This report presents the results of the Western Australian Ecstasy and Related Drugs Reporting System (EDRS; formerly the Party Drugs Initiative, or PDI), an ongoing study monitoring ecstasy and related drug markets within WA. It is part of a nationwide study, which commenced in New South Wales, Queensland and Victoria in 2000, with the addition of other states and territories in 2003. The survey design was informed by and modelled upon the pre-existing Illicit Drug Reporting System (IDRS), designed to monitor use of the main illicit drugs in Australia, developing a new survey for monitoring trends in the ecstasy and related drugs market.
The findings from each year not only provide a snapshot of the drug markets in WA, but also help to provide an evidence base for policy decisions, inform harm reduction messages, and provide directions for further investigation when issues of concern are detected. Continued monitoring of the ecstasy and related drug markets in WA will help add to our understanding of the use of these drugs; the price, purity and availability of these drugs and how these may impact on each other; and the associated harms which may stem from the use of these drugs.
The current report provides findings for the tenth year of data collection in WA obtained from three sources:
- Quantitative interviews with 90 current regular ecstasy/psychostimulant users (REU/RPU) residing in the Perth metropolitan area;
- Qualitative interviews with ten key experts (KE) who have regular contact with ecstasy users and are employed in areas including nightclub entertainment, health, outreach, and law enforcement; and
- Analysis of various indicator data from health and law enforcement sources.
Throughout the annual EDRS reports, comparisons and analyses are made between the current year’s data and the previous year’s data in order to investigate trends and determine whether there have been any statistically significant changes. However, due to the small sample size of the WA EDRS in 2011 (N=28), the 2011 data was of questionable validity and therefore inappropriate for making reliable comparisons with the current 2012 data. Consequently, throughout this report, all 2012 data is compared to the 2010 EDRS data.
Demographic characteristics of REU/RPU
For the purpose of this study, REU is a population defined by the use of ecstasy pills, powder or capsules on at least a monthly basis. This population has been recruited for the past nine years of data collection, since the WA EDRS commenced in 2003. For the first time, in 2012 the WA EDRS expanded its selection criteria for recruitment of participants. This change was made in WA, as in some other states, in response to difficulties experienced in the 2011 EDRS recruitment process. In 2012 the selection criteria expanded to include both REU and RPU populations. For the purpose of this study, RPU is a population defined by the use of any psychostimulant drug/s (e.g., methamphetamine, MDA, cocaine, ketamine, GHB, LSD, mephedrone, or emerging psychoactive substances (EPS) such as 2C-B, 2C-I) on at least six occasions over the preceding six month period. In total 90 participants were recruited, 65 REU and 25 RPU. The mean age of the group was 24 years (range 17-41). There was a slightly greater proportion of males (60%, n=54) than females (40%, n=36). The vast majority (97%) were of English speaking background.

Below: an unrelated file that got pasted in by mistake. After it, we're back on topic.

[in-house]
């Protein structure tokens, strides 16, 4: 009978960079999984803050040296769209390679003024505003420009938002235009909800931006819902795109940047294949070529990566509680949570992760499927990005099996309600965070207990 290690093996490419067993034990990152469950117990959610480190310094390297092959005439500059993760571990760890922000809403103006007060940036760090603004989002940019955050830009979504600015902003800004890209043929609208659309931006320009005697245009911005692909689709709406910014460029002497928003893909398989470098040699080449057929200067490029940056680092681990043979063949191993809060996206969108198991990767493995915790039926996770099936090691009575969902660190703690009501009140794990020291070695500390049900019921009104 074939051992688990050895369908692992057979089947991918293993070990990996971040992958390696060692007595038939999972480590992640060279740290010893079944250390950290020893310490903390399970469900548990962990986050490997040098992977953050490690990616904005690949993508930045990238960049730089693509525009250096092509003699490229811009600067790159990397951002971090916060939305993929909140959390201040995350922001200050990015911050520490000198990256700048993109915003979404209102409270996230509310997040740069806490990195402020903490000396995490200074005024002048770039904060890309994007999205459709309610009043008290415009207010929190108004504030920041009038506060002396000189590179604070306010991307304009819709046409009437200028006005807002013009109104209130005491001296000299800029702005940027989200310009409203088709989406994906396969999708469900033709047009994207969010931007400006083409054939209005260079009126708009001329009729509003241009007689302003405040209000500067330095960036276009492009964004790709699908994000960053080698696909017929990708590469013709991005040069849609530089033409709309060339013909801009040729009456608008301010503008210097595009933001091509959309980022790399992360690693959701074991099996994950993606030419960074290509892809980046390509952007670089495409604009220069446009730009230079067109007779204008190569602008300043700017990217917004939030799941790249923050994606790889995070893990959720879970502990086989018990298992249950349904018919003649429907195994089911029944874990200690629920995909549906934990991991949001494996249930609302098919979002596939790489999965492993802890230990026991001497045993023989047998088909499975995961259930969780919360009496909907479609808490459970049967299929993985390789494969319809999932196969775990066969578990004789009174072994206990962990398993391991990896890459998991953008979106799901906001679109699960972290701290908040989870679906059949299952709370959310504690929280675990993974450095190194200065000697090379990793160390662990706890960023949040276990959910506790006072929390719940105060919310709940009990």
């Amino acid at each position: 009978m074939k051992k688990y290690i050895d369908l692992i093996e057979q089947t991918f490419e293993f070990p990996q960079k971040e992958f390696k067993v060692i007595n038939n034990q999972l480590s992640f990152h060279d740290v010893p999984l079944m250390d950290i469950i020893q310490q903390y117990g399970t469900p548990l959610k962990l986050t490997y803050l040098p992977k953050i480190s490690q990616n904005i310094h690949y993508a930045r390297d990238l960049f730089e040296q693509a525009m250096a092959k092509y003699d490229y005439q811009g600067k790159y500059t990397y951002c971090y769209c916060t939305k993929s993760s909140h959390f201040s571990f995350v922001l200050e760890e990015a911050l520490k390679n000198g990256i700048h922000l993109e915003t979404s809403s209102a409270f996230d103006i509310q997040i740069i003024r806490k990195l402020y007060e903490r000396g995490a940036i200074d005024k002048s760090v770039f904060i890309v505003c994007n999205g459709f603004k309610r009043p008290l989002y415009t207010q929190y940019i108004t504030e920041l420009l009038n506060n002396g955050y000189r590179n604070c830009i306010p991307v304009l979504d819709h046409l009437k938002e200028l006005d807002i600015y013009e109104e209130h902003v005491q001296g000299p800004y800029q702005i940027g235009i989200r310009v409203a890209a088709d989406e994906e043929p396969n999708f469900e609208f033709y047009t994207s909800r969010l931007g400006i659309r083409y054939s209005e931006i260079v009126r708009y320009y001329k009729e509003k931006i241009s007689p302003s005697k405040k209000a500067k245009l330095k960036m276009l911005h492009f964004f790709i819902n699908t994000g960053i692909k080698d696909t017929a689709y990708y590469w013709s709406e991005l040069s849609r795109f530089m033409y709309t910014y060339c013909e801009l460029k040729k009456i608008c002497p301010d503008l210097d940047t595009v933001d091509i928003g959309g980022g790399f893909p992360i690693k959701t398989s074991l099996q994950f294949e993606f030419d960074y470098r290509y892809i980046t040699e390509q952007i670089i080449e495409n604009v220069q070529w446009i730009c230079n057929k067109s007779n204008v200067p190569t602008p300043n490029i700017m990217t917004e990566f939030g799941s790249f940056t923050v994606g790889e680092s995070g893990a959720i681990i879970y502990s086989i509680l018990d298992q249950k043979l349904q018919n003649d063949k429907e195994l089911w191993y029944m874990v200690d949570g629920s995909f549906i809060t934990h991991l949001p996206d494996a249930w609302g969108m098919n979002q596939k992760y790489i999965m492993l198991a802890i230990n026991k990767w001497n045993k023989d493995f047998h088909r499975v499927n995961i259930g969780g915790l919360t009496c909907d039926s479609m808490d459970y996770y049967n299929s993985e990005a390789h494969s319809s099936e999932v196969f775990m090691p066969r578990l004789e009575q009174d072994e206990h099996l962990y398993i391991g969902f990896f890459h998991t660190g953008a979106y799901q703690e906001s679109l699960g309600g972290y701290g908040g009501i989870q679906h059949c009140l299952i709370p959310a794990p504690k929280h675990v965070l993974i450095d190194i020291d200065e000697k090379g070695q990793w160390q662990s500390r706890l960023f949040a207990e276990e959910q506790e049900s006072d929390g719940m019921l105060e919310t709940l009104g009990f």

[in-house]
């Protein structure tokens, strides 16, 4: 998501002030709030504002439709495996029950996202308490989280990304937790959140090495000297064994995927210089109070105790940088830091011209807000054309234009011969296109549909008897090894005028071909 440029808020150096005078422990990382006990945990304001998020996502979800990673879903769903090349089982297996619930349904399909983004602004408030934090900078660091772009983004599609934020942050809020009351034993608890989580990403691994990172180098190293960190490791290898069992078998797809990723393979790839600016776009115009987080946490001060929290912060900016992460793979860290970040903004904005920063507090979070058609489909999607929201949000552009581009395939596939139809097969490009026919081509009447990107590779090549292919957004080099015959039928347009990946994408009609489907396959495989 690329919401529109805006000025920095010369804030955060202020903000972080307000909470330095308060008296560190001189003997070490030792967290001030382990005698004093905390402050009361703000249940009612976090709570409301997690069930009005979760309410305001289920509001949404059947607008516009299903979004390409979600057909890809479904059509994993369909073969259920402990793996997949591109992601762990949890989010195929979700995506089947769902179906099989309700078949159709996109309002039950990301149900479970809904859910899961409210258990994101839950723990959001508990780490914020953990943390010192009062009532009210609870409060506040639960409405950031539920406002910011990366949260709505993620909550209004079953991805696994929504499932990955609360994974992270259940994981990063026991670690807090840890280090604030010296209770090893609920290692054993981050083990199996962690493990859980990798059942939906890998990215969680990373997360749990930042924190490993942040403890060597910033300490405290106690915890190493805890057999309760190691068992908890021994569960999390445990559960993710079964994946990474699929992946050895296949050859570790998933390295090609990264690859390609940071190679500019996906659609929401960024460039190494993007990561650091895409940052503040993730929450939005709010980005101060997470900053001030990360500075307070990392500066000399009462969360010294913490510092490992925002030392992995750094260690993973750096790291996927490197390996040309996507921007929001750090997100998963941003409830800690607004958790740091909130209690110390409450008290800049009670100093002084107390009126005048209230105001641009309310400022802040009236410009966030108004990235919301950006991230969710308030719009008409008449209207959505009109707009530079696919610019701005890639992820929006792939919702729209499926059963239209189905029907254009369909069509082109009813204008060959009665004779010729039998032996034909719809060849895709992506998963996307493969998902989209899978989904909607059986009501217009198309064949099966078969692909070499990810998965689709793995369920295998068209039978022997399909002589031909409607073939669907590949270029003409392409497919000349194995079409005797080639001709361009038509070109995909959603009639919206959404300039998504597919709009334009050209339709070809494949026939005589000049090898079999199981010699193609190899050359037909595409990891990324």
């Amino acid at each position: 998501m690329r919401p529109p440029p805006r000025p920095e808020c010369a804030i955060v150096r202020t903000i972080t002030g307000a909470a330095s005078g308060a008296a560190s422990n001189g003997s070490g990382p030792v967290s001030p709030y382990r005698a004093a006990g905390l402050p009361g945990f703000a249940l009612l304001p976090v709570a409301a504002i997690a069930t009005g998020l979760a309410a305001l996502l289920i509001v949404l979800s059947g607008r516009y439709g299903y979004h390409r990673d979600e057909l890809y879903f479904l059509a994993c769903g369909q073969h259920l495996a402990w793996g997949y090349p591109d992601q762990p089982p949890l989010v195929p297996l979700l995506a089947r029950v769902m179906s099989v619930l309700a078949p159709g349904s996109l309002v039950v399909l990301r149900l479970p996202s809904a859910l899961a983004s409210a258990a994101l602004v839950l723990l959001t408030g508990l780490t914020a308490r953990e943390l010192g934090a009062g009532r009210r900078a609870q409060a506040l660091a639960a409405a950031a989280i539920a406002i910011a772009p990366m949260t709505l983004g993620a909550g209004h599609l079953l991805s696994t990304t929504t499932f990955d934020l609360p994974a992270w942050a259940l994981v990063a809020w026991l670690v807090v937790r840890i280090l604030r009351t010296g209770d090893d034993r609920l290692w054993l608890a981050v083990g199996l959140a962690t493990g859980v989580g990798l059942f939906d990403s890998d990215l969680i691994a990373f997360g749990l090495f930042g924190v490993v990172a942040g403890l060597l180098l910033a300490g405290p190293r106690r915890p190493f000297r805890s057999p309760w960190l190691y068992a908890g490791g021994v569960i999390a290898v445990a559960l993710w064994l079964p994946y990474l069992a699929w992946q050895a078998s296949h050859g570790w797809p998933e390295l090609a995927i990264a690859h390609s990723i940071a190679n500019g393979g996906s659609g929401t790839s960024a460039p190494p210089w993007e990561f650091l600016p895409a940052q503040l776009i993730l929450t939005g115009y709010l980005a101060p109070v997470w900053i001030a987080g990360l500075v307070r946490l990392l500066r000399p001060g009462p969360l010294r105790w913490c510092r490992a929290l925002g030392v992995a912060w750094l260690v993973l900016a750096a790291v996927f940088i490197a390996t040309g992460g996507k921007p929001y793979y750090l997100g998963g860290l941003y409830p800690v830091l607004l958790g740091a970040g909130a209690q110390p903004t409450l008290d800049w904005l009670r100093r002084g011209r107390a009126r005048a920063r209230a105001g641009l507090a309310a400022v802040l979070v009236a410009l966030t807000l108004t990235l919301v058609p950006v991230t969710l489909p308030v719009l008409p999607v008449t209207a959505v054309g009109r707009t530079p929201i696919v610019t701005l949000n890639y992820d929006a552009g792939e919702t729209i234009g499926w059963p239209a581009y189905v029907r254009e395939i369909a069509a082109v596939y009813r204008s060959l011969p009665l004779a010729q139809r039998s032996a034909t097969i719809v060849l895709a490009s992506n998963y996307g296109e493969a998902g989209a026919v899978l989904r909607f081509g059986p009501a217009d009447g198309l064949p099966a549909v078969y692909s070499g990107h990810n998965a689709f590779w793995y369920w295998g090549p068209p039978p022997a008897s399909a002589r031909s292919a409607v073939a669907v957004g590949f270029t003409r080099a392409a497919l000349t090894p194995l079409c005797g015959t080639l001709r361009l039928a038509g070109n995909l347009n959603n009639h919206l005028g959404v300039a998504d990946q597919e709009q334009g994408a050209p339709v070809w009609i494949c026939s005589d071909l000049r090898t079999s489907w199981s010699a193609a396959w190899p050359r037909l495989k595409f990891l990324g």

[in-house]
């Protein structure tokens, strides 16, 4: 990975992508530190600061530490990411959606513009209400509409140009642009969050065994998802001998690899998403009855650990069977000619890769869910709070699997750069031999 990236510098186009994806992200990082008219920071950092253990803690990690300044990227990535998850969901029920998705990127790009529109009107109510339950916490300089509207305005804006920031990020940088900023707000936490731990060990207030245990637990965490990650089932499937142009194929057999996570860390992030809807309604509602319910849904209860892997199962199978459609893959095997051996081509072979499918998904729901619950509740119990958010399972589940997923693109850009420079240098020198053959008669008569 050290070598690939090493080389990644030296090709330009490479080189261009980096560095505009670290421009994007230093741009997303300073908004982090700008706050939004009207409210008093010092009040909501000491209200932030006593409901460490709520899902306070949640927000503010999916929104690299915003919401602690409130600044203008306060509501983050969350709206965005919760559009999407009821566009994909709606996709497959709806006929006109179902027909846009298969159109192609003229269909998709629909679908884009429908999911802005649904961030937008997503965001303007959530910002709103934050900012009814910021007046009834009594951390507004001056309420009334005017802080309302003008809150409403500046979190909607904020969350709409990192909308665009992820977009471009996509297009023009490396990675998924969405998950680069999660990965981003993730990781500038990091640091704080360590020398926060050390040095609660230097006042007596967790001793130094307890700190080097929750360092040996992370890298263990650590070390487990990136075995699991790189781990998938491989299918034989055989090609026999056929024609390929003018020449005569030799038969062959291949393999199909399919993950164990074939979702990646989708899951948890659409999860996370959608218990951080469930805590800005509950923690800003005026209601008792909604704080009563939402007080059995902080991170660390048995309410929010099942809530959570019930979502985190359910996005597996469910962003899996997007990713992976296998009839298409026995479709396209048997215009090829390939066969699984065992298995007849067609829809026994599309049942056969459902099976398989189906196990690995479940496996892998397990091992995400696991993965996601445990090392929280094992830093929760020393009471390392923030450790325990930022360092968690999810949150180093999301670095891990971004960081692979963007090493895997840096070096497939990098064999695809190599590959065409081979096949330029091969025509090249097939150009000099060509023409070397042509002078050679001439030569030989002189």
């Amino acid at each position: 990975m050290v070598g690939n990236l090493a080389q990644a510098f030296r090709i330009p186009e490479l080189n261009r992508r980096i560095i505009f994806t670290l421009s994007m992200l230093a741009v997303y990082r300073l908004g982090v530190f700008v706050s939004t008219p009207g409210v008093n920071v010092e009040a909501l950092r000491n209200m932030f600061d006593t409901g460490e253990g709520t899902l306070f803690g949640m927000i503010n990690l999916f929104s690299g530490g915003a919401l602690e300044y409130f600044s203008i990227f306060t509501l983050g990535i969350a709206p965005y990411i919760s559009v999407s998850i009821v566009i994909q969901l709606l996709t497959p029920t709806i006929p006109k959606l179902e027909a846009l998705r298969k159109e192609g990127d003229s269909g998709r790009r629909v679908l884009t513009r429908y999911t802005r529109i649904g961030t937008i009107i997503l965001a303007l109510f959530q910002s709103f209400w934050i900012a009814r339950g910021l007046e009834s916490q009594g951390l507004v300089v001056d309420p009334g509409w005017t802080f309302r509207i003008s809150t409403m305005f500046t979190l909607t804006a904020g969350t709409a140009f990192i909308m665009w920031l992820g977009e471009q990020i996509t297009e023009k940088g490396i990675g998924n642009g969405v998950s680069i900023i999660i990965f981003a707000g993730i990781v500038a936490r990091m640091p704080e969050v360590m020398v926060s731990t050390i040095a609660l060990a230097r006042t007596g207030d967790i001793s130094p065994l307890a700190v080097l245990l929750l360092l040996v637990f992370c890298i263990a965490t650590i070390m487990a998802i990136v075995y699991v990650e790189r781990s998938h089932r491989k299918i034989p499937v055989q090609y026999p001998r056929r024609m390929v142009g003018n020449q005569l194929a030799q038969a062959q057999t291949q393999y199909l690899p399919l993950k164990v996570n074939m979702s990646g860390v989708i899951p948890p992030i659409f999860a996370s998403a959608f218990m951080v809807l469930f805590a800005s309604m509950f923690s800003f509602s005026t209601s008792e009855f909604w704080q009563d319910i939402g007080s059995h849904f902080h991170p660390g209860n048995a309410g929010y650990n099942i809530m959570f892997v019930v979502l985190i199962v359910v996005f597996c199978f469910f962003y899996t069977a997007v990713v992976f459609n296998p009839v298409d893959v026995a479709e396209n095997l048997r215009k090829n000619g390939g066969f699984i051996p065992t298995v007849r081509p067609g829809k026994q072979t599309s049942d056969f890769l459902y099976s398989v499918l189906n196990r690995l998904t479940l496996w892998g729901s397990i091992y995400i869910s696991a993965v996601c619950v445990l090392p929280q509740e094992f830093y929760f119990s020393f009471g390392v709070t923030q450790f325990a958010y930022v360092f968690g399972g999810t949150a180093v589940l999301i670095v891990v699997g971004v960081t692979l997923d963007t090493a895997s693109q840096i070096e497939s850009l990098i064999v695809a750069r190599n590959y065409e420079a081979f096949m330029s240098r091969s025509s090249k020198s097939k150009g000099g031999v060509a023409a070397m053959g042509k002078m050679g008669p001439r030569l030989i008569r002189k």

The majority of participants (77%) had completed high school and the median number of years of school education was 12 (range 10-12). Approximately two-thirds (67%) had completed a tertiary qualification. Reported employment situations were varied from full-time employment (28%), full-time study (4%), both employed and studying (21%) and unemployed (21%). Very few participants reported that they were currently in drug treatment (3%).
The majority of participants identified as heterosexual in orientation (96%) and over half (56%) reported that their current relationship status was ‘single’.
The majority reported living in either rented premises (53%) or their parents’/family house (39%). Participants earned a median of $634/week (range $40-$2,442).
Statistical tests of significance were conducted between the current sample and the 2010 sample to indicate recent trends in the data. The current sample exhibits demographic characteristics consistent with the 2010 sample, the only exceptions being a significant increase in the proportion that had completed a tertiary qualification and a $167 increase on the median weekly participant income.